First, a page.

At, High Court of Delhi
By, THE HONOURABLE MS. JUSTICE PRATHIBA M. SINGH
For the Plaintiff: Krutika Vijay, Aditya Gupta, Advocates. For the Defendants: None.
1. As per the service report, Defendant No.1 has been served, however, there is no appearance. Defendant No.2 is the Director of the Defendant no.1 Company. Since there is no appearance for Defendant no.1, the said Defendants are proceeded ex-parte.
2. The present suit has been filed under the Commercial Courts, Commercial Division and Commercial Appellate Division of High Courts Act, 2015. Since the Defendants are ex-parte, there is no defence, the court is proceeding to pass the judgment.
3. The Plaintiff started using the mark ‘Vistara’ in India since 2014 in respect of its airline services. The Plaintiff has registered trademarks in Singapore and in other jurisdictions. The Plaintiff pleads that the word ‘Vistara’ is synonymous with its business and is distinctive of the quality of services rendered by the Plaintiff.
4. The Plaintiff is the registered proprietor of various trademarks and logos for the word ‘Vistara’ in class 12, 39, 27, 25, 28 and 21. The list of countries in which the word ‘Vistara’ is registered as a trademark is set out in paragraph 12 of the plaint. The Plaintiff has used the purple/aubergine colour on its website, as also in the decor of its aircraft cabins and in its logo.
5. Defendant No.1 is a company incorporated with the name Vistara International Private Limited and is carrying on ticketing and travel services. The Defendants claim to have registered the following domain names:
6. Clearly, the trademark ‘Vistara’ is identical to that of the Plaintiff and the services are also cognate and allied. The word ‘Vistara’ being a registered trademark cannot be used by the Defendants, especially in respect of travel and allied services. The use of the trademark ‘Vistara’ constitutes infringement of the Plaintiff’s statutory rights. Considering that in the travel industry a large number of services are rendered online, there is a very high chance of customers being confused into mistaking that the Defendants are either a branch of the Plaintiff or are affiliated/sponsored by the Plaintiff. The same is likely to result in confusion and deception.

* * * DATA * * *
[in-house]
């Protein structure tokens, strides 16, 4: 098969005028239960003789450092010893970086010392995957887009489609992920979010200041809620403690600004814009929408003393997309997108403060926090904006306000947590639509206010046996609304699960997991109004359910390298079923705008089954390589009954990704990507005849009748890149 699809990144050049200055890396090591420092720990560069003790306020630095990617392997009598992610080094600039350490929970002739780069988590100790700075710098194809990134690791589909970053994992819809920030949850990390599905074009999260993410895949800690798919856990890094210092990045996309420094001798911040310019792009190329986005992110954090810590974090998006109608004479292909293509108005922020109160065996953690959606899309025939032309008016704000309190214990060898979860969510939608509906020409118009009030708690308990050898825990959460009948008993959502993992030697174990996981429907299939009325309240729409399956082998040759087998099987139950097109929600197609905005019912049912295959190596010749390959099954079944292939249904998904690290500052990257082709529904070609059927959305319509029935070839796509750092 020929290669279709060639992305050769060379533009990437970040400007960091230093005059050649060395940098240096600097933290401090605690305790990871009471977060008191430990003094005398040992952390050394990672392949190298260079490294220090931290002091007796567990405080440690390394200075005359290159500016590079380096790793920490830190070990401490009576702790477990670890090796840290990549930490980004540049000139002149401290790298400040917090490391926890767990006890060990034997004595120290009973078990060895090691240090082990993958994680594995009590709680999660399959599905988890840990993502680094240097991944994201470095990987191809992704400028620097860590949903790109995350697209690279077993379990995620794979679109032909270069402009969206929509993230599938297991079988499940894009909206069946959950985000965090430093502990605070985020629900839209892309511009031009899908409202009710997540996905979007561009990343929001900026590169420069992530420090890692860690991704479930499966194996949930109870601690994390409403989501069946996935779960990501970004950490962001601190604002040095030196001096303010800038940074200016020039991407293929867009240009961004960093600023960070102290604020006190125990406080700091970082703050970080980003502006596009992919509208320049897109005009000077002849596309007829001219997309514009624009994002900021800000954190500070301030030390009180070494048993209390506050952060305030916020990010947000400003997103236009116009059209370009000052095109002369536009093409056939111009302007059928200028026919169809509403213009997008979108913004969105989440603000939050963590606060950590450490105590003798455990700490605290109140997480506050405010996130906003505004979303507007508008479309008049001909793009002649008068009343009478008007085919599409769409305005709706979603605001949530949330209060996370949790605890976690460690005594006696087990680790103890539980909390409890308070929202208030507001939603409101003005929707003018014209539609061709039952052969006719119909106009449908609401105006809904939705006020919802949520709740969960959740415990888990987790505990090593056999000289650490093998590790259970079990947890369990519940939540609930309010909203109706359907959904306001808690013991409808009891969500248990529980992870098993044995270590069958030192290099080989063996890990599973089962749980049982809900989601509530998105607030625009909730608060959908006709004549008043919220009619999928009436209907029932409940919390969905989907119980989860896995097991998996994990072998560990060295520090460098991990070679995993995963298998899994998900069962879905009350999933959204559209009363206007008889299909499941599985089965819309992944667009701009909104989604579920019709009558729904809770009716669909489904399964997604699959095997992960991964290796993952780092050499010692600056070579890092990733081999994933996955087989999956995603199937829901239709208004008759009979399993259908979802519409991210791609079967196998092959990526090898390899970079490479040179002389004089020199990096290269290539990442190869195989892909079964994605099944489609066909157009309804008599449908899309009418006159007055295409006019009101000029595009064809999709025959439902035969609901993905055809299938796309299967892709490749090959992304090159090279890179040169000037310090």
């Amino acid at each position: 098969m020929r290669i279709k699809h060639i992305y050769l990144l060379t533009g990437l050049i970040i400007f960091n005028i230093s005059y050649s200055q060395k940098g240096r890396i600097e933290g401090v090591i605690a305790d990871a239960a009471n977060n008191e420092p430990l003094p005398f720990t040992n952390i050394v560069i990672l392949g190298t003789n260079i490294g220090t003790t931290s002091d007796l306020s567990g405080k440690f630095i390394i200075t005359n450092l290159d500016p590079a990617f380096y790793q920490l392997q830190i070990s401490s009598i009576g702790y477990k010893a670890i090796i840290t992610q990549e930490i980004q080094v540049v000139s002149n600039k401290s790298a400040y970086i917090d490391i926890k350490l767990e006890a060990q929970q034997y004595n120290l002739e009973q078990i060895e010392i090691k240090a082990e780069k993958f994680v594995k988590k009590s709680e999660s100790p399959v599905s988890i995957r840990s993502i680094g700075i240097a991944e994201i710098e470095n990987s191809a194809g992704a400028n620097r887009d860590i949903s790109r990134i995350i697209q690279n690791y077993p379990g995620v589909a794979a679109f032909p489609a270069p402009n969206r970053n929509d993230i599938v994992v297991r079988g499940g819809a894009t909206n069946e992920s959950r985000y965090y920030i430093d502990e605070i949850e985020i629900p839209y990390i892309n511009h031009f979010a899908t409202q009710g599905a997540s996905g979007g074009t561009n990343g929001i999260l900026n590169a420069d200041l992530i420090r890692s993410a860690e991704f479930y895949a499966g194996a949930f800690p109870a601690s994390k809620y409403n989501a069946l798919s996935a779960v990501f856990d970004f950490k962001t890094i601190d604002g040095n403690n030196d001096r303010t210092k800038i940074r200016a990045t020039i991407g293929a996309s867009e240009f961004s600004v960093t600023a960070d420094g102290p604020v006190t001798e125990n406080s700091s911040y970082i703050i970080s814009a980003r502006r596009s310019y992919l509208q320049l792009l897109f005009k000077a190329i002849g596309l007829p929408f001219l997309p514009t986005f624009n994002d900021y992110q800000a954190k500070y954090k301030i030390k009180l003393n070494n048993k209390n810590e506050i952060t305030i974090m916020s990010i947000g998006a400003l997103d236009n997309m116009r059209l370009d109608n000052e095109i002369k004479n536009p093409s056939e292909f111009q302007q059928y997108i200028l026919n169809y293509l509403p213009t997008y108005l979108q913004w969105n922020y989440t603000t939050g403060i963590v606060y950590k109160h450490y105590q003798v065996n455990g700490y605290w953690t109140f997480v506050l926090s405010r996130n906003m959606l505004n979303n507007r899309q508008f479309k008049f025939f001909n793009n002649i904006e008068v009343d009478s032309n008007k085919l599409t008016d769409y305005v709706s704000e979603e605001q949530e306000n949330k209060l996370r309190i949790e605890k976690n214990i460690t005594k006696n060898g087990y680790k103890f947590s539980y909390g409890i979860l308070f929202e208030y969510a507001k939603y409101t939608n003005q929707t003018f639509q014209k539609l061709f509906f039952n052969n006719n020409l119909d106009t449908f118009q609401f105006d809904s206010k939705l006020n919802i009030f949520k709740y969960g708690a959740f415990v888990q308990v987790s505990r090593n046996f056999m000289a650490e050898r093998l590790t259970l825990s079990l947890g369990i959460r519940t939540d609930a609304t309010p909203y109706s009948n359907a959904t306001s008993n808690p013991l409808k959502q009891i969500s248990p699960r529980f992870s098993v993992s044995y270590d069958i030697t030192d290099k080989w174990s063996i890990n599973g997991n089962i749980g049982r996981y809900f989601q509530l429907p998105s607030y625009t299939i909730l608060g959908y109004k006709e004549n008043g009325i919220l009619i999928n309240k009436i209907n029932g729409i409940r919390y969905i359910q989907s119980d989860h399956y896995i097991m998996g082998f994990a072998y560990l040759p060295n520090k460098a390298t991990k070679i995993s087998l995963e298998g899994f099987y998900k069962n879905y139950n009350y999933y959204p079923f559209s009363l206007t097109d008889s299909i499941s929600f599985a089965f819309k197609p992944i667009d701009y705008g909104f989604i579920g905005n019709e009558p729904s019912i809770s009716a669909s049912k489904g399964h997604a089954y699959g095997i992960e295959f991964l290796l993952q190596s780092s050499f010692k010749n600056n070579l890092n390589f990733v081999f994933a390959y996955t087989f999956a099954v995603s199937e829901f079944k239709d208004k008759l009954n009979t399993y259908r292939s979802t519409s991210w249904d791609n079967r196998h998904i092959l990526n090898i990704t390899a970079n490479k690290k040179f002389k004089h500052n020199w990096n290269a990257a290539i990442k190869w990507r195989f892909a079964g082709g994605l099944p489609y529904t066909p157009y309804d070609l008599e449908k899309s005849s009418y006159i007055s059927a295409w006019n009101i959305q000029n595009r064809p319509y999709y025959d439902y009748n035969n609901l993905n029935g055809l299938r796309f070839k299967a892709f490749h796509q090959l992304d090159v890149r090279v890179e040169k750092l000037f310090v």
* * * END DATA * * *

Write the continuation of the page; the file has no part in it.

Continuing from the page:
7. The mark is identical, services are identical and class of customers is identical. This being a case of triple identity, a decree for permanent injunction as prayed for is liable to be granted. The print out of the website of the Defendants also shows that the Defendants were initially using a different layout and different colour scheme, but recently switched to purple/aubergine colour, which is similar to the website of the Plaintiff. This clearly shows the dishonesty of the Defendants.
8. Under the facts and circumstances of the case, the Defendants are injuncted in terms of prayer (a) to (d) of the plaint. The Plaintiff is permitted to seek to transfer of the domain names www.vistara.tours and www.vistaratours.in and any other domain names consisting of the word `Vistara’ registered by the Defendants, as mentioned in prayer (f) of the plaint. The Plaintiff is permitted to approach the Registrar of Companies and seek cancellation/modification of the corporate name of Defendant No.1 by deletion of the word ‘Vistara’ from the said corporate name.
9. The trademark ‘Vistara’ appears to have been adopted by the Defendants in 2016, as is clear from the WHOIS printout for the Defendant’s domain names. The Defendant having used the mark ‘Vistara’ for the last two years and h
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aving registered a company in the name of Vistara International Private Limited, are thus liable to pay costs and damages. 10. The suit is decreed for a sum of Rs. 2 lakhs as damages and court fee deposited to the tune of Rs.1 lakh is also liable to be paid by the Defendants as costs. 11. The suit is accordingly decreed. Decree sheet be drawn up. All pending applications also stand disposed of.